By Joana Tavares
Since last year, dozens of urban and rural social movements in Brazil have been discussing the presidential elections. In this second round, despite the limits of the neo-developmentalist PT governments, the social movements decided jointly to support Dilma Rousseff
By Joana Tavares
By Igor Carvalho and Glauco Faria
With a presence in 23 states and the Federal District and with more than 900 settlements with 150 thousand families, the MST celebrates its 30th anniversary this week.
The year 2013 won’t be missed by the Landless throughout the country. Regarding the struggle for land, the balance is positive, due to the demonstrations, marches and occupations of land and public buildings that occurred almost throughout the year.
But when referring to Agrarian Reform policy, almost nothing has been done, and in many cases the government walked backwards. This is the assessment of João Paulo Rodrigues Chaves, from the national coordination of the MST, on the agrarian policy stimulated by the federal government during all of this year.
As Rodrigues stated, something that has always been bad in this government became even worse. “So far, only 159 families were settled around the country. It's a shame. There were 10 properties expropriated by the Dilma government. Worse than the last military government of General Figueiredo, when 152 properties were expropriated," he says.
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The 1st Continental Assembly of the Bolivarian Alliance of the Peoples of Our Americas (ALBA) met between May 16-May 20. It brought together more than 200 delegates from 22 Latin American countries representing diverse social movements.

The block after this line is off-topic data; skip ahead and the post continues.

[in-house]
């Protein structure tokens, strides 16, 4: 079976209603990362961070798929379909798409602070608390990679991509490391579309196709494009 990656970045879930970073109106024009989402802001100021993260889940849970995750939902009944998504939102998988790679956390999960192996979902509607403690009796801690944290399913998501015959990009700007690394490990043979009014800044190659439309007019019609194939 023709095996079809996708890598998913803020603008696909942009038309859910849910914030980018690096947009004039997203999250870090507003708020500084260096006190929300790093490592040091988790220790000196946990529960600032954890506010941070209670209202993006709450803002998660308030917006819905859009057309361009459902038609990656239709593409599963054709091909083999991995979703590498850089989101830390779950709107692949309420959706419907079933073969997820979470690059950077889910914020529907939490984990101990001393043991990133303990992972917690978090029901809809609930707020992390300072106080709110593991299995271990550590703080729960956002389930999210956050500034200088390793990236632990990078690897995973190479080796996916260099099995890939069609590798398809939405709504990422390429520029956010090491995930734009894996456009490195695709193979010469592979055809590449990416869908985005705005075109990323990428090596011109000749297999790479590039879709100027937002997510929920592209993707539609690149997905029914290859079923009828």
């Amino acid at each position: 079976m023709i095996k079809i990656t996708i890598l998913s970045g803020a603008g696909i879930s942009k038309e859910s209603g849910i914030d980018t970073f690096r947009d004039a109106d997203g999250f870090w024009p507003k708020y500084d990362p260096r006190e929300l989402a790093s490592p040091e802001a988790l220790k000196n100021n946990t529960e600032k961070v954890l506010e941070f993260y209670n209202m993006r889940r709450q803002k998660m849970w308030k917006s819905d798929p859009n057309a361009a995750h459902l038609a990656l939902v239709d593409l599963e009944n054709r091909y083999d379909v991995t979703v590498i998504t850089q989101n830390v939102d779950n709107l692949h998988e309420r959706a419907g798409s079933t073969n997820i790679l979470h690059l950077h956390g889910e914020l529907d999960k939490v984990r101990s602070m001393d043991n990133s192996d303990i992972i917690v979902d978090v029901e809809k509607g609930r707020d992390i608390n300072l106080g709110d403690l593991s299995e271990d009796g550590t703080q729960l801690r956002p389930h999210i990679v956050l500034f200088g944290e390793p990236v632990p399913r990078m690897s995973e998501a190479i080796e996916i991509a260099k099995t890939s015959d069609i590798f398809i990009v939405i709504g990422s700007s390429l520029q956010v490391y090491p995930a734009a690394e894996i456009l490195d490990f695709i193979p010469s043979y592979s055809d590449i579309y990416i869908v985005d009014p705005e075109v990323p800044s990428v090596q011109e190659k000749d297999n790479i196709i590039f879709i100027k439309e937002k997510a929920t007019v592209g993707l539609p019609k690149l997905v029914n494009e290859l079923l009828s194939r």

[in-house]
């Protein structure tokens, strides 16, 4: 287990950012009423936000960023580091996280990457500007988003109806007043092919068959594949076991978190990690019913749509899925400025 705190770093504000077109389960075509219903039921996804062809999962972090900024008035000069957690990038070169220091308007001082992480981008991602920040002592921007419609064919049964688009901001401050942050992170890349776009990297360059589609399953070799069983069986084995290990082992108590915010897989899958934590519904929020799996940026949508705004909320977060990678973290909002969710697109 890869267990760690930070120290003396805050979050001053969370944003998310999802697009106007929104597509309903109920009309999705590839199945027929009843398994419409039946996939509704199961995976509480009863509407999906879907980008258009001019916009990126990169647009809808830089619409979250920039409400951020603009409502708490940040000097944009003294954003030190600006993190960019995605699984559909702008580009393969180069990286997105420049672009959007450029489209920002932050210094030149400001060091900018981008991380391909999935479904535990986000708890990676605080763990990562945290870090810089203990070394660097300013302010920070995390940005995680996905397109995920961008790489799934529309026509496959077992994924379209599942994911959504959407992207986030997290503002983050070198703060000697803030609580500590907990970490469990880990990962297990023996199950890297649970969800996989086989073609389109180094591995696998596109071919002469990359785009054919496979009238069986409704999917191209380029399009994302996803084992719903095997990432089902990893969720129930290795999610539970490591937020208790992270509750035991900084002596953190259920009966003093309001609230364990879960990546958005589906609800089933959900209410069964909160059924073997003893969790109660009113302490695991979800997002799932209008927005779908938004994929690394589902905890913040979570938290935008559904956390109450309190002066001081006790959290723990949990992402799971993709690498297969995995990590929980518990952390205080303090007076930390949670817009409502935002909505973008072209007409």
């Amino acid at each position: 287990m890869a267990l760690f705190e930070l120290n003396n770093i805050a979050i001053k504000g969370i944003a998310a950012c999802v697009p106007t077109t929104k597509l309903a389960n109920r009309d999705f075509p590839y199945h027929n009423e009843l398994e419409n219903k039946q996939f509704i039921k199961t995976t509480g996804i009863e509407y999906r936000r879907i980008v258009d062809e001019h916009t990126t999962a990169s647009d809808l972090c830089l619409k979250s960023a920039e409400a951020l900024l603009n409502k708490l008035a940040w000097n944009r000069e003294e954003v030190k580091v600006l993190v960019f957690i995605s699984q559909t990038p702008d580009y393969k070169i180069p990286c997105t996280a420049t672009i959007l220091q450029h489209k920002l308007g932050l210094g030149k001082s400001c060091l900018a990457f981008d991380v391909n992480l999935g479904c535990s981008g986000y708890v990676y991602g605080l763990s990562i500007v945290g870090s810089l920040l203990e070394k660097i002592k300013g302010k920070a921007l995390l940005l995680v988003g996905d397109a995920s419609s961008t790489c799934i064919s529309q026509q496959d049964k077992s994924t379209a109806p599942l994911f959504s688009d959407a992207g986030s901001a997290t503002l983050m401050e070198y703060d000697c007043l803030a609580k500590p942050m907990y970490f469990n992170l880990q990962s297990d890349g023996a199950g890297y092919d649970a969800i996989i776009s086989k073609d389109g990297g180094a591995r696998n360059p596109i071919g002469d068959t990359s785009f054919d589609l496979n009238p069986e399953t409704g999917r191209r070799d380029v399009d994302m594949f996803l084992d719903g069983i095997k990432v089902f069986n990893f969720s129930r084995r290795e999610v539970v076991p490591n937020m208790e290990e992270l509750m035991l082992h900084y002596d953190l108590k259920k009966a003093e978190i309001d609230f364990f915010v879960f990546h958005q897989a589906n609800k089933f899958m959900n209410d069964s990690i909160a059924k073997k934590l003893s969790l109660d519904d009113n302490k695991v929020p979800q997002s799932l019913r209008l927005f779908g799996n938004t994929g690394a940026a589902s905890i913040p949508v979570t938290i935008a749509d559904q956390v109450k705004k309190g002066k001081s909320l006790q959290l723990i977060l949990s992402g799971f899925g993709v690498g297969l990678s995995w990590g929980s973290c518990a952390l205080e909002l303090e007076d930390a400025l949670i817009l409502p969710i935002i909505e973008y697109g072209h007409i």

The MST will be included in the mobilization of trade unions, social movements and political organizations of the working class to take to the streets of the country, on Thursday (July 11), to defend a political platform, with the reduction of working hours, investment of 10% of GDP for health and education, free and quality public transport, the democratization of the media and the implementation of land reform.
by Eduardo Scolese, of Agência Folha
João Pedro Stedile, 59, economist and leader of the Landless Workers Movement (Movimento dos Trabalhadores Rurais Sem Terra, MST), says that it is necessary to take advantage of the protests to create new mechanisms for popular participation in the destiny of the country.
If this doesn’t happen, he says, “the mobilizations will return stronger and more radical”.
The People of Latin America Lost a Leader and a Builder of Ideas!
The death of Hugo Chávez represents an irreparable loss to all the peoples of Latin America.
His humble origins, his path as a military nationalist and his unwavering commitment to the project of the freedom of the Venezuelan people, turned him into a popular leader of the whole continent.
Brazilian society faces, in the rural milieu, distinct problems needing different solutions. We have serious problems and emergencies that require urgent action. There are about 150,000 families of landless laborers living under black tarps, camping, fighting for the rights that are in the Constitution to have land to work. For this problem, the government needs to do a real joint effort among the various agencies and settle the families in lands that exist in abundance throughout the country. Remember that Brazil uses for agriculture only 10% of its total area.
A federal court in Brazil has ordered the immediate suspension of work on the huge Belo Monte hydro-electric dam in the Amazon.
The court says local indigenous people have not been properly consulted. Officials point out that the builders of the dam will be able to appeal against the decision. Once completed, the 11,000-megawatt dam, in Brazil's Para state, would be the third largest hydro-electric dam in the world. Belo Monte would only be smaller than the Three Gorges in China, and Itaipu which is jointly run by Brazil and Paraguay. The project, which has been heavily criticised by environmentalists, was approved by the Brazilian Congress in 2005. It is expected to flood a vast area of tropical forest.